I'm not sure if it's the holiday blues, winter blues, or what but I've been hearing some sad IBD stories from readers as well as some IBD stories of desperation. I know first-hand just how desperate you can feel when diarrhea, pain, cramps, bloating, and fatigue take over your life. It was ten years ago that my symptoms peaked - I was having 20 to 30 bowel movements per day, many accompanied by blood and mucus, pain was always present in varying degrees, my weight was plummeting, what I could eat without causing serious problems was extremely limited, and I was ultimately unable to work, let alone leave my house.
I was fortunate to have health insurance and more fortunate to find a good GI doctor who listened to me, took my problems seriously, administered the appropriate tests that found my diagnoses of IBD and IBS, and encouraged me to learn how to help my body heal. My GI was a Western medicine physician, and I didn't argue with the protocol of medication that he put me on to treat my IBD. The medications immediately helped my pain, and slowly helped to ease my severe diarrhea (I learned early on with IBD that patience is a must when learning to deal with and live with this disease), but I was convinced that there were other methods of healing that I could employ to help me as well. Much to my GI's credit he didn't poo-poo (pardon the pun) my ideas of trying Reiki, meditation, yoga, the elimination diet, and diet changes. In fact, he embraced them and was always curious to know the details and outcomes of my experiments believing that if I found things that helped me perhaps the same methods would help his other patients as well.
My Western and Eastern medical routes converged nicely and today I live a good quality of life despite my IBD and IBS. But it took time, lots of time - nearly four years total - to really figure out what was working and what wasn't working for me and my IBD. The hardest part was changing my diet by way of the elimination diet that I did for nearly three months (I'll devote a whole blog on this topic in the next month), and getting my gut to the point that I could eat and begin to gain weight without spending most of my days and nights in and out of the bathroom. At many times during those first years I felt desperate, depleted of energy both physically and emotionally, and there were even times when I wondered what my life would be like if it continued down the same path I was on. It was at these times that I turned to support groups on the Internet and in person (the Crohn's and Colitis Foundation of America has support groups in all 50 states), I talked about my condition and my frustrations with my husband and my closest friends, and I even began seeing a psychologist who helped me to work through my fears and frustrations of living with a chronic disease. You can read more about my IBD journey in my book, Living with IBD & IBS: A Personal Journey of Success.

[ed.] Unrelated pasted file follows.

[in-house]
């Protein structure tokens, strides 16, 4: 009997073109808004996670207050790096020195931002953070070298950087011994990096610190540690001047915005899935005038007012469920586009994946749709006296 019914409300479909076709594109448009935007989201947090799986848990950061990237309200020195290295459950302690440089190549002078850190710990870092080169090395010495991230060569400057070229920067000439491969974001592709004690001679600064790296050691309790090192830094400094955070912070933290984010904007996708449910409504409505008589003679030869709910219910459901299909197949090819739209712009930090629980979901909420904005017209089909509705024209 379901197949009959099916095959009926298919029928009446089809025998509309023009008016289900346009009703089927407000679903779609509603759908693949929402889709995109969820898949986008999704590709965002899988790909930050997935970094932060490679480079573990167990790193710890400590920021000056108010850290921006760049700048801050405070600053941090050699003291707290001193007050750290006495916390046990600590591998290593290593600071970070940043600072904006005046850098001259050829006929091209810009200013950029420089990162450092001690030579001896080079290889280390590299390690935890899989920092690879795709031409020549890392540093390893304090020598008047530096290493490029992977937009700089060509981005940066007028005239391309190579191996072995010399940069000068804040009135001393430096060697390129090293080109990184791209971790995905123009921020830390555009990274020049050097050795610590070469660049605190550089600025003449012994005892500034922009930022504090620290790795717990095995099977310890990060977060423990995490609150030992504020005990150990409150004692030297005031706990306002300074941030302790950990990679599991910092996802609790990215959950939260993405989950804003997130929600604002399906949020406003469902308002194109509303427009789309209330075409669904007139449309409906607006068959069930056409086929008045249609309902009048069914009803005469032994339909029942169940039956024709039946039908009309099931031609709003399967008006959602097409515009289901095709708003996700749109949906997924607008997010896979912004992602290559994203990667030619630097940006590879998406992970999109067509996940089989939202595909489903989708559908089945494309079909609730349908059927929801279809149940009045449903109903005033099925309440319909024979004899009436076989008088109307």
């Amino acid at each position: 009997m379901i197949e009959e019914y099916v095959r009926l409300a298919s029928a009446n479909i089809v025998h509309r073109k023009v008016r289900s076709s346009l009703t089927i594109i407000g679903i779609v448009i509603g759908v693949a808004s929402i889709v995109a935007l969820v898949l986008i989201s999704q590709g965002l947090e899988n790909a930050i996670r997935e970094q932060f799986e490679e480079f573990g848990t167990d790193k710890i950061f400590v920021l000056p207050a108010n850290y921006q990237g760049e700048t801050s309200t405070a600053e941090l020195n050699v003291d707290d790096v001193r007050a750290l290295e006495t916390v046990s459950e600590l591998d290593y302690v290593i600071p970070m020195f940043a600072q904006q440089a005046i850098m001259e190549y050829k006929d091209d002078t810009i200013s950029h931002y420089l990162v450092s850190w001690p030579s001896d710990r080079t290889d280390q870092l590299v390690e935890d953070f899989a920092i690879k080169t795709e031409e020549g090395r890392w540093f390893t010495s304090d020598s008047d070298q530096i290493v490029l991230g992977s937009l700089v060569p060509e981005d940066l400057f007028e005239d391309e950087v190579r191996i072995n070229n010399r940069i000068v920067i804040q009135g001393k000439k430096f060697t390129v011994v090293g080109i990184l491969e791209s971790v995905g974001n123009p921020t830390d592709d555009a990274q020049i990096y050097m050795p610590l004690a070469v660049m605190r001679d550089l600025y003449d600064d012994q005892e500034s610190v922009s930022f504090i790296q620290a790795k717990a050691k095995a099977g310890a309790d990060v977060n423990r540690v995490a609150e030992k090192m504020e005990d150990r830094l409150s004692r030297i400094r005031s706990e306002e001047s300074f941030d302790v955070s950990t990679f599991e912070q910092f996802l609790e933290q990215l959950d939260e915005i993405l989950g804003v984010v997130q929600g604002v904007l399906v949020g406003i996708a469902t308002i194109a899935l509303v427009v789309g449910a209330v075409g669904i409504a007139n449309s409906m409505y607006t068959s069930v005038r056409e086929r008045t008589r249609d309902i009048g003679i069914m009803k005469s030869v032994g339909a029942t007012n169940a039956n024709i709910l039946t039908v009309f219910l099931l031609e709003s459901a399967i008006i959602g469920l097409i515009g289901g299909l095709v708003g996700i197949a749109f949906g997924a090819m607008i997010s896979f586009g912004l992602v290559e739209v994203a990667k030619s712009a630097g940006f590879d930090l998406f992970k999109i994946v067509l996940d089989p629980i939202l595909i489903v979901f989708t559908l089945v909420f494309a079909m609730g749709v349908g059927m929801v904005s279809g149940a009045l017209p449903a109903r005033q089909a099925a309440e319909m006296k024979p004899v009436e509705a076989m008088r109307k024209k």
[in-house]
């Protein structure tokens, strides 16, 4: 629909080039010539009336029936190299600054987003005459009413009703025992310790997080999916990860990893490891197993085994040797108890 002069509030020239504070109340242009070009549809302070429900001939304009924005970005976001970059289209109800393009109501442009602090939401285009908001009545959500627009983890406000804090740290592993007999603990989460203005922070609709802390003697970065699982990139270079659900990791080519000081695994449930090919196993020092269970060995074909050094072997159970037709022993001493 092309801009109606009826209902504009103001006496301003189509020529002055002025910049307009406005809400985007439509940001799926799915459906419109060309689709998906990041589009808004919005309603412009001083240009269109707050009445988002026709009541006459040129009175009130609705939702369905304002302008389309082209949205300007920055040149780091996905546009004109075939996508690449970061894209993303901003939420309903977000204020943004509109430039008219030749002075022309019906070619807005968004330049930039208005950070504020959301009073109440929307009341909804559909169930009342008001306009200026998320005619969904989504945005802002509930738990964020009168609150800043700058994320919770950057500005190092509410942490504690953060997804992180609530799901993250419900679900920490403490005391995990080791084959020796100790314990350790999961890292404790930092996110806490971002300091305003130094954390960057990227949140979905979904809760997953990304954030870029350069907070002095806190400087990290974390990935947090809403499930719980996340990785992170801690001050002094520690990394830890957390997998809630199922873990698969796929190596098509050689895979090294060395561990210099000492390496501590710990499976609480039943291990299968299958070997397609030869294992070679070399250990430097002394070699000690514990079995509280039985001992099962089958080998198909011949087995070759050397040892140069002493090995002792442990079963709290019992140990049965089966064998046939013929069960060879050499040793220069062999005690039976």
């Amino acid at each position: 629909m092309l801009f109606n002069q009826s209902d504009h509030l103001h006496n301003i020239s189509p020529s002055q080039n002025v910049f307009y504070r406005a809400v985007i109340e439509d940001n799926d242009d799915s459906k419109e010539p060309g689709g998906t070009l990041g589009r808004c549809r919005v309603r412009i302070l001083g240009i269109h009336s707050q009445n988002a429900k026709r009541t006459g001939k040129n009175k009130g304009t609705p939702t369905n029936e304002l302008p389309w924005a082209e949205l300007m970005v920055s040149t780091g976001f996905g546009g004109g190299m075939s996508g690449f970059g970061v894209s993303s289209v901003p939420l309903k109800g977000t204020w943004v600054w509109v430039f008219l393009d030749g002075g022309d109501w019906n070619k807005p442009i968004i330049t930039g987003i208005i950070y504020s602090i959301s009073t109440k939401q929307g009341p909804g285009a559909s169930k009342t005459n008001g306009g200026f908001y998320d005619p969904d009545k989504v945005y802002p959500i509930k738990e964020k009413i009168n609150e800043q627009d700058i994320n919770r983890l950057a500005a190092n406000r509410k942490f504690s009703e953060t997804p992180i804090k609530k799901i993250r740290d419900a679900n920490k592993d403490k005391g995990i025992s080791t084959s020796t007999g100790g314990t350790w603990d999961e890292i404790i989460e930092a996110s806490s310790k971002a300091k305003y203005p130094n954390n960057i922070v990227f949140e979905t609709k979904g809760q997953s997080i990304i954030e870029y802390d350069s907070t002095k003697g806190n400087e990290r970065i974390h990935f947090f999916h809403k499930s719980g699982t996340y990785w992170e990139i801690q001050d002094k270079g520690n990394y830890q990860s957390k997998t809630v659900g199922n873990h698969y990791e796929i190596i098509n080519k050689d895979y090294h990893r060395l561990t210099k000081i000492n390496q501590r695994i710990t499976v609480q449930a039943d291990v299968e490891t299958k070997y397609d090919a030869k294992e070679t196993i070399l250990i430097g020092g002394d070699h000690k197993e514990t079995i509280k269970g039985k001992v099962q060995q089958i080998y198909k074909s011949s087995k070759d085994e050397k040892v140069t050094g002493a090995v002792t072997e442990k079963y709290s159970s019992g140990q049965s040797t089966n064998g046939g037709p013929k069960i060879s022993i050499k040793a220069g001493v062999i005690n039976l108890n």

My point here is that we all feel frustrated, desperate, defeated, and depleted at some point or another living with IBD. But, know that there is help for both the physical and the emotional pain. For instance, if you aren't happy with your current GI because you feel he/she isn't listening to you or helping you in the way you need to be helped then look for a new doctor who fits better with your idea of patient care. The first GI I went to see was in a convenient location, a mere 5 miles from my home, but I just didn't "click" with him. The helpful GI I ultimately ended up seeing was located an hour and a half drive from my home - not terribly convenient (I quickly learned every clean bathroom between my home and his office), but worth the effort it took for me to see him because I felt comfortable with him and his care and concern for me.
Even though IBD and its associated symptoms aren't really something we might consider good social conversation I found over time that if I put a humorous spin on IBD and the things associated with it - I don't drink alcohol (I'm now a cheap date), I can't eat certain foods, I always know where the nearest bathroom is (I could write a book about the good, the bad, and the ugly of public restrooms), and sometimes I simply need to change or cancel plans at the last minute (if you're going to be my friend you need to be flexible) - it helps others around me to feel comfortable with my situation. The more comfortable I am talking about my condition the easier it is for my friends and family to understand me and to know what to expect from me and why.
Living with a chronic illness isn't always easy nor is it something that any of us would choose if given the choice. But with some effort, good communication, a bit of trial-and-error, and a lot of conviction and belief in our ability to overcome adversity we can all live well despite IBD being a part of our lives.
Published On: December 31, 2007